Italian carmaker Fiat Chrysler has proposed a merger with French firm Renault in a potentially “transformative” partnership for the automotive industry.
A global automotive leader will be created if the firms merge, with 8.7 million vehicle sales.
The new company would be split 50-50 by Fiat and Renault shareholders and be based in the Netherlands.
The partnership would create the world’s third largest carmaker behind Volkswagen and Toyota, with General Motors falling to fourth in global rankings.
Based on last year’s takings, its annual revenue would be nearly £150bn with an operating profit of more than £8.7bn.
The French firm has said it is mulling over the deal; shares in both companies rose following the statement.
The deal is attractive for Fiat, as Renault already has a strategic alliance with Mitsubishi and Nissan. Renault currently owns 43.4% of Nissan’s shares and Nissan owns 15% of Renault.
Exciting but expensive
The future of cars is exciting, but expensive. The trend for carmakers to unite has accelerated as they are under pressure to alter business models to be more profitable.
The disruption has come from electric-car firms like Tesla and technology companies including Uber, who have gone from strength to strength in recent years.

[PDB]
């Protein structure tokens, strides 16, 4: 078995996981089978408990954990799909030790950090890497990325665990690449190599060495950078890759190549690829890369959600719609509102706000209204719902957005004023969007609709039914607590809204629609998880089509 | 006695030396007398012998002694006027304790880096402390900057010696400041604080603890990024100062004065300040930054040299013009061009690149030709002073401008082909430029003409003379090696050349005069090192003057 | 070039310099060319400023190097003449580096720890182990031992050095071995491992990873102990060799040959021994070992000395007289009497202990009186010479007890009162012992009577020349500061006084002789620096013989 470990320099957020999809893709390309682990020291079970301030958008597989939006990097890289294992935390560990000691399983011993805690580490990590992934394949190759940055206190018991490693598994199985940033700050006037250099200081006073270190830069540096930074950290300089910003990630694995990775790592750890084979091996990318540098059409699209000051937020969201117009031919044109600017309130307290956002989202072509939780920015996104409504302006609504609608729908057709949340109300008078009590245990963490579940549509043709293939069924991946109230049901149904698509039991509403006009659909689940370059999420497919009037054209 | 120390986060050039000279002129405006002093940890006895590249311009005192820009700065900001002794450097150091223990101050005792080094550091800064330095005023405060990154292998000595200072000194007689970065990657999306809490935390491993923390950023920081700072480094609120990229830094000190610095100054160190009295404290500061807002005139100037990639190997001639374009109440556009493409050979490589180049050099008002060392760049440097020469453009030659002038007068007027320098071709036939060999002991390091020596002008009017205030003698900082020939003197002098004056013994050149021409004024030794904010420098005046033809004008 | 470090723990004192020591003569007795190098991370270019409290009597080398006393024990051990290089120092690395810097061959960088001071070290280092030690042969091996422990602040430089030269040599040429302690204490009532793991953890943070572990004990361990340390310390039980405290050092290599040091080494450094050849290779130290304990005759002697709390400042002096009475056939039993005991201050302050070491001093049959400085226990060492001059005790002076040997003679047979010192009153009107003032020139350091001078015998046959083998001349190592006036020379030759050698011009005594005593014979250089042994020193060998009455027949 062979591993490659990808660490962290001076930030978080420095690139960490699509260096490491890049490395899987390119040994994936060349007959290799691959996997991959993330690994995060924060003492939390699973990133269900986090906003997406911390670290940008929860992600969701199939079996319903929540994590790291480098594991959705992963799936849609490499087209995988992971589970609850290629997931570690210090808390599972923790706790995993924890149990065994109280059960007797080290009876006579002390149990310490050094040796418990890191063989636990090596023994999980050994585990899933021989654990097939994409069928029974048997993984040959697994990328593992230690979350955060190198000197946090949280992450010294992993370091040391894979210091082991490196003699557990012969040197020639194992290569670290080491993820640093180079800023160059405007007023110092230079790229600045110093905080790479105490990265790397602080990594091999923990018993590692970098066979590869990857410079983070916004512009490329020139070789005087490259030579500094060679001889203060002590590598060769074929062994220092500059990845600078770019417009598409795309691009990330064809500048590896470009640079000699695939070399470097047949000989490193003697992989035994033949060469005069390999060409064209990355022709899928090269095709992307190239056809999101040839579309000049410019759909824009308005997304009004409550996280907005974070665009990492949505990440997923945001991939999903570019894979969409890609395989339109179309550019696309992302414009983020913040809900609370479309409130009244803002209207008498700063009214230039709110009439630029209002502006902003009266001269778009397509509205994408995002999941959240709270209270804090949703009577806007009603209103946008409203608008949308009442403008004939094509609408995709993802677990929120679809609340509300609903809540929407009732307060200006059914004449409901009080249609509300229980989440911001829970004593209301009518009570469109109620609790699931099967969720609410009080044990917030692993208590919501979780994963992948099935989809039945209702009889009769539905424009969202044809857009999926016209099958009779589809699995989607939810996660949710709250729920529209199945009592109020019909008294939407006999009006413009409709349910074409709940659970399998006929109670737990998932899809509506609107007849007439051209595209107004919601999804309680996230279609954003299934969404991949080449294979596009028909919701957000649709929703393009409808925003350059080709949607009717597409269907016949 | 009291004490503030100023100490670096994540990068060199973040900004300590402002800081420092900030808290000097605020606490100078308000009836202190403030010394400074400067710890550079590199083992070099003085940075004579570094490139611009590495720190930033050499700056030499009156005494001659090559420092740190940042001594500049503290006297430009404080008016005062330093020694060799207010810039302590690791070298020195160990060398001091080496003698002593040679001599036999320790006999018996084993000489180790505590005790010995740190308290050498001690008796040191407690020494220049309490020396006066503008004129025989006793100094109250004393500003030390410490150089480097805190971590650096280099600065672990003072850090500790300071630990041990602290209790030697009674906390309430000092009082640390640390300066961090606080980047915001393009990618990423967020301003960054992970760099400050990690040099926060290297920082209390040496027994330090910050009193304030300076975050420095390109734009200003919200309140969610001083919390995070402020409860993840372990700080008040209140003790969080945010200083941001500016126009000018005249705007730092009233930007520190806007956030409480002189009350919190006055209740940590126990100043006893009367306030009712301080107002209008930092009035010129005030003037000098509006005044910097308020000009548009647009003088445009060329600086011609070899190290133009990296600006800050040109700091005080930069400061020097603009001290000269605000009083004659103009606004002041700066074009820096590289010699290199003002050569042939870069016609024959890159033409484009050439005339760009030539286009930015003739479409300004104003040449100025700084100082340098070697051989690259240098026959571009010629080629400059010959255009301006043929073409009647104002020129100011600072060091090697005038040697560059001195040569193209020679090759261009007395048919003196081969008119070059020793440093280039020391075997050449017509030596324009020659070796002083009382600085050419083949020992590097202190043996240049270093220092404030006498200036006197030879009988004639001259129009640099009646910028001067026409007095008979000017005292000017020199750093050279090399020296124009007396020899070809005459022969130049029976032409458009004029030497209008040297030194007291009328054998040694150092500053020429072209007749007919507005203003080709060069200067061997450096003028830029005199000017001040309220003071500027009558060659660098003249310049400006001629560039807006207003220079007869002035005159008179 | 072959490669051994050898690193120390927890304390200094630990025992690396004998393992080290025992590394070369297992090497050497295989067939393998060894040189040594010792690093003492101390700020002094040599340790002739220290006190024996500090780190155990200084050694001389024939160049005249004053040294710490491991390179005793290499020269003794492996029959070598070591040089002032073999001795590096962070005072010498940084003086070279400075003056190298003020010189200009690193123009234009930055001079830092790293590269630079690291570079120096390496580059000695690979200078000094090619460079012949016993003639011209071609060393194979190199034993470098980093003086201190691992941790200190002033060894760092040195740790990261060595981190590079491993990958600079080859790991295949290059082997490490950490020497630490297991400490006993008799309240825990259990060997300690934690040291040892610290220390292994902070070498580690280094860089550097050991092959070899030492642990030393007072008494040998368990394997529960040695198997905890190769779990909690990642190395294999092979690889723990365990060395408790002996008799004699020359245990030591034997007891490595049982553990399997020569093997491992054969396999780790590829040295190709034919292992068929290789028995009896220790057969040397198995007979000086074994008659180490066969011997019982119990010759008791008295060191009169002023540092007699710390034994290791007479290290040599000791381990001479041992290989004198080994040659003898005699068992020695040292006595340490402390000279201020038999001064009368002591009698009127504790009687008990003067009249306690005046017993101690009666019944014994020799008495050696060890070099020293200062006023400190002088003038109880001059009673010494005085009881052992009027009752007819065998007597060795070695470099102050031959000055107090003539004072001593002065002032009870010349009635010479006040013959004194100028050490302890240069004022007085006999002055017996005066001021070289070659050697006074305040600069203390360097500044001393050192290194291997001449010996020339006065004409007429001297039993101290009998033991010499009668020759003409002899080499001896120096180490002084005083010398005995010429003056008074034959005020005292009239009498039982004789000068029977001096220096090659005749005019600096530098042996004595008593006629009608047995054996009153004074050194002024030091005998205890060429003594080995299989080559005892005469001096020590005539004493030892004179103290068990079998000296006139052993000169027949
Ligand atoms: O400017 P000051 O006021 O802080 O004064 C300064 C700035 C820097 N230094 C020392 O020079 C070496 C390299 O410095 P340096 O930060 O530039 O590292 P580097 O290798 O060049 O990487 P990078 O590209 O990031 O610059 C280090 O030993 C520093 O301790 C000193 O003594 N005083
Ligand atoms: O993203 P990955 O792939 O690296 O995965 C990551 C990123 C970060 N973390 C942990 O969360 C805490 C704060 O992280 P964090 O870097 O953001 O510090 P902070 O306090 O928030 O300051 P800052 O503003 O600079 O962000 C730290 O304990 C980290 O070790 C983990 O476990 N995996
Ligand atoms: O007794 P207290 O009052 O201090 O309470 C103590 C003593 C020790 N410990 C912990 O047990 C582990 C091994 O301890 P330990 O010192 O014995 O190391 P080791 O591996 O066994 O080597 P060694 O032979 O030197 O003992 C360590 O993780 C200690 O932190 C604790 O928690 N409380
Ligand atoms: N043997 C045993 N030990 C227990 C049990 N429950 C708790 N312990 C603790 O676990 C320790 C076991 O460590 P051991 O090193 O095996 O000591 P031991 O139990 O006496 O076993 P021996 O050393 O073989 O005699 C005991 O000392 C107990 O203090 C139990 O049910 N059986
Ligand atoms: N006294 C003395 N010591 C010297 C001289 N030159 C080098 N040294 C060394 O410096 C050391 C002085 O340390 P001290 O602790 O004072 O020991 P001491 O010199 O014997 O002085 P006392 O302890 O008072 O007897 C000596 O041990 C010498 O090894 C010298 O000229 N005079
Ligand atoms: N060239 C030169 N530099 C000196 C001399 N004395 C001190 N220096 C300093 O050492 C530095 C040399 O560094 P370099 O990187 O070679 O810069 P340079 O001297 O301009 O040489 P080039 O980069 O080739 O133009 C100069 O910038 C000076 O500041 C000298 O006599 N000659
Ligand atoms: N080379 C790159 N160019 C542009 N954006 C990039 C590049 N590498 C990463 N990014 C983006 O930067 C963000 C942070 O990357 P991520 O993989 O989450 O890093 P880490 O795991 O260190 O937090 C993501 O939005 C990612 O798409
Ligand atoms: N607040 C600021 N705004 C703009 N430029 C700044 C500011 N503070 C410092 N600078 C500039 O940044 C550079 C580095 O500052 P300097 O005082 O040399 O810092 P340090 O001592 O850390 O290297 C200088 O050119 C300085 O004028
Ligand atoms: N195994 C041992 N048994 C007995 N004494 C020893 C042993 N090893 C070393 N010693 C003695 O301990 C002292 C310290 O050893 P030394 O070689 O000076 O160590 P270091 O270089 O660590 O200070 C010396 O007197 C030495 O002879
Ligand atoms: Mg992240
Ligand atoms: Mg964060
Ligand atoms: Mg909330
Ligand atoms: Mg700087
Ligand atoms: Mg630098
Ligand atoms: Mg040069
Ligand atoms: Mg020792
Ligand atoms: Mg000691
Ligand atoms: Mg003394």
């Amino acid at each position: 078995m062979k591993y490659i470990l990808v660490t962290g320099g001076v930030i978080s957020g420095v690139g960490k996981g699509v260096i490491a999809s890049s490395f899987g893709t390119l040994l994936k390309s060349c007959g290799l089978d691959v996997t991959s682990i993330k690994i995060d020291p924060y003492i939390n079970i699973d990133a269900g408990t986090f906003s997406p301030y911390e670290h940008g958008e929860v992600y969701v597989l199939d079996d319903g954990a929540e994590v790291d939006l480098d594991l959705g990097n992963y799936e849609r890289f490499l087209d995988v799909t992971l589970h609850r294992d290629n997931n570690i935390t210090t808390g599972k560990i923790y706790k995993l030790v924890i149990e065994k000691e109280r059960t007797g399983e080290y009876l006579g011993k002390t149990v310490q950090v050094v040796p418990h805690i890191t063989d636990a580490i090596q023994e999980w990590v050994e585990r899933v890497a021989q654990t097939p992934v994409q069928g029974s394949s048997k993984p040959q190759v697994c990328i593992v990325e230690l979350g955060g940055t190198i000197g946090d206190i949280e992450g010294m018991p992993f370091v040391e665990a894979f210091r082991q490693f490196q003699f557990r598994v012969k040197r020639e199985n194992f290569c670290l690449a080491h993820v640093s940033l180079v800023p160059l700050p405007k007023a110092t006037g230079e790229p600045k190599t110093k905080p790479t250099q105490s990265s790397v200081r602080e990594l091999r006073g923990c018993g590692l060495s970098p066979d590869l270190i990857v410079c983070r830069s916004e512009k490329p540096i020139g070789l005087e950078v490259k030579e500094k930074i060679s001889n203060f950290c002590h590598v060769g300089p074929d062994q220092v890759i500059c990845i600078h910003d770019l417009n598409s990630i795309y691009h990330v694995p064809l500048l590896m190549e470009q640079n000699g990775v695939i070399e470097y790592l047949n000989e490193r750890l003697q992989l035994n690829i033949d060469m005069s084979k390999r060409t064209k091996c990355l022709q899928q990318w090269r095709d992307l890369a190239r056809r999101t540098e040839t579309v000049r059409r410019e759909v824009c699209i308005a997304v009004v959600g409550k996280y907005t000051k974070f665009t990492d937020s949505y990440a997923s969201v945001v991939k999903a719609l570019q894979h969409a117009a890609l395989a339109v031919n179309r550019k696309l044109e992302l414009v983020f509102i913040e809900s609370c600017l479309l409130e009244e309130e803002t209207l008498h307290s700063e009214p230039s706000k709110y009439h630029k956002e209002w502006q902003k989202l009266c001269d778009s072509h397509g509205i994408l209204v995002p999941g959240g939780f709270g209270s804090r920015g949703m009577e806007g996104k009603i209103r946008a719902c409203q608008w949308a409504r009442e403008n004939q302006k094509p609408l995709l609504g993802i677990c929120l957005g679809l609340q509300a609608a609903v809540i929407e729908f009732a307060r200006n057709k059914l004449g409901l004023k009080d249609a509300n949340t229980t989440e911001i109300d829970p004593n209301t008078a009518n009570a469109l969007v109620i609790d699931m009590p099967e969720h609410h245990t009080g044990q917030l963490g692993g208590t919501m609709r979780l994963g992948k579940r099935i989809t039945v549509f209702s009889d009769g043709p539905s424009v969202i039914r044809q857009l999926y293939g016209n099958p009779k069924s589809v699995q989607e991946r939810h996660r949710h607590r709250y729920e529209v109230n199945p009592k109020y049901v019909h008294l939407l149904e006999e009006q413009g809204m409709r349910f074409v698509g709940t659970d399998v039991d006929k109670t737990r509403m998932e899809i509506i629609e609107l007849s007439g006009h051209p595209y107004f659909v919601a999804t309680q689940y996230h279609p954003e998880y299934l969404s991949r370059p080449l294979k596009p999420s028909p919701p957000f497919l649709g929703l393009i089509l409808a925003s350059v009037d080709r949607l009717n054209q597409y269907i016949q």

This, along with stricter emissions rules and technologies like autonomous cars, has meant the automotive industry must scramble and take opportunities where it can.
A Fiat-Renault merger would dampen the high development costs of tech like electric and autonomous vehicles. It would aim to save £4.4bn a year by sharing such costs.
Another carmaker looking to shake things up is Jaguar Land Rover, who has been named as a potential buyer for ride-share app, Addison Lee. This a tactical move to enter the growing ride-share platform market.
A 2017 report from Capgemini indicated that 34% of drivers felt that ride hailing or car-sharing were viable alternatives to vehicle ownership. But people will always want cars; 56% still considered it complementary to car ownership, not a direct replacement.
Need to share
Talks are also reportedly under way over UK government to support a shared £1.7bn battery factory, which could be Britain’s answer to Tesla’s huge battery facility in America’s Nevada desert.
The discussions are understood to involve several carmakers in Britain. A shared factory would enable manufacturers to reduce the large upfront cost that would arise if each business were to build their own factory.
Domestic battery production is crucial for when industry switches to electric vehicles, largely because of the costs and risks associated with transporting batteries.